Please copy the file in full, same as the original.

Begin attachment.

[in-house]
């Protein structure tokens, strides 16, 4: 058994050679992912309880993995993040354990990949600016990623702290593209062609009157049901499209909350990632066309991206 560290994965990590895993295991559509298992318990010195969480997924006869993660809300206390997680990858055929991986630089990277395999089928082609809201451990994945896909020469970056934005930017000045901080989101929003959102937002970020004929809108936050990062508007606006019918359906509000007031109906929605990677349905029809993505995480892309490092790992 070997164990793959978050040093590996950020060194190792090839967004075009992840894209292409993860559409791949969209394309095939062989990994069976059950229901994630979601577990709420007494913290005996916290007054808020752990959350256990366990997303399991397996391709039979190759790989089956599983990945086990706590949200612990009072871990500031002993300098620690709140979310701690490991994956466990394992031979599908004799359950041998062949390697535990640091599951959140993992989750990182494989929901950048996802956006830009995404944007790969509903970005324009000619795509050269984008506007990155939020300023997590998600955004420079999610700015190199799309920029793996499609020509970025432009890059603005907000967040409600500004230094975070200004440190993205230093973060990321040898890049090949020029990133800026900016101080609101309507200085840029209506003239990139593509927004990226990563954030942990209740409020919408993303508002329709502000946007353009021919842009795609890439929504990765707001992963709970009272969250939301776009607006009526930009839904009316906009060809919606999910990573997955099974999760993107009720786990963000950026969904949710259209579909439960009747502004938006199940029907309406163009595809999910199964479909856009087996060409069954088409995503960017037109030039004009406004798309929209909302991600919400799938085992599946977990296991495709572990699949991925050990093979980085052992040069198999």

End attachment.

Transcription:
[in-house]
């Protein structure tokens, strides 16, 4: 058994050679992912309880993995993040354990990949600016990623702290593209062609009157049901499209909350990632066309991206 560290994965990590895993295991559509298992318990010195969480997924006869993660809300206390997680990858055929991986630089990277395999089928082609809201451990994945896909020469970056934005930017000045901080989101929003959102937002970020004929809108936050990062508007606006019918359906509000007031109906929605990677349905029809993505995480892309490092790992 070997164990793959978050040093590996950020060194190792090839967004075009992840894209292409993860559409791949969209394309095939062989990994069976059950229901994630979601577990709420007494913290005996916290007054808020752990959350256990366990997303399991397996391709039979190759790989089956599983990945086990706590949200612990009072871990500031002993300098620690709140979310701690490991994956466990394992031979599908004799359950041998062949390697535990640091599951959140993992989750990182494989929901950048996802956006830009995404944007790969509903970005324009000619795509050269984008506007990155939020300023997590998600955004420079999610700015190199799309920029793996499609020509970025432009890059603005907000967040409600500004230094975070200004440190993205230093973060990321040898890049090949020029990133800026900016101080609101309507200085840029209506003239990139593509927004990226990563954030942990209740409020919408993303508002329709502000946007353009021919842009795609890439929504990765707001992963709970009272969250939301776009607006009526930009839904009316906009060809919606999910990573997955099974999760993107009720786990963000950026969904949710259209579909439960009747502004938006199940029907309406163009595809999910199964479909856009087996060409069954088409995503960017037109030039004009406004798309929209909302991600919400799938085992599946977990296991495709572990699949991925050990093979980085052992040069198999």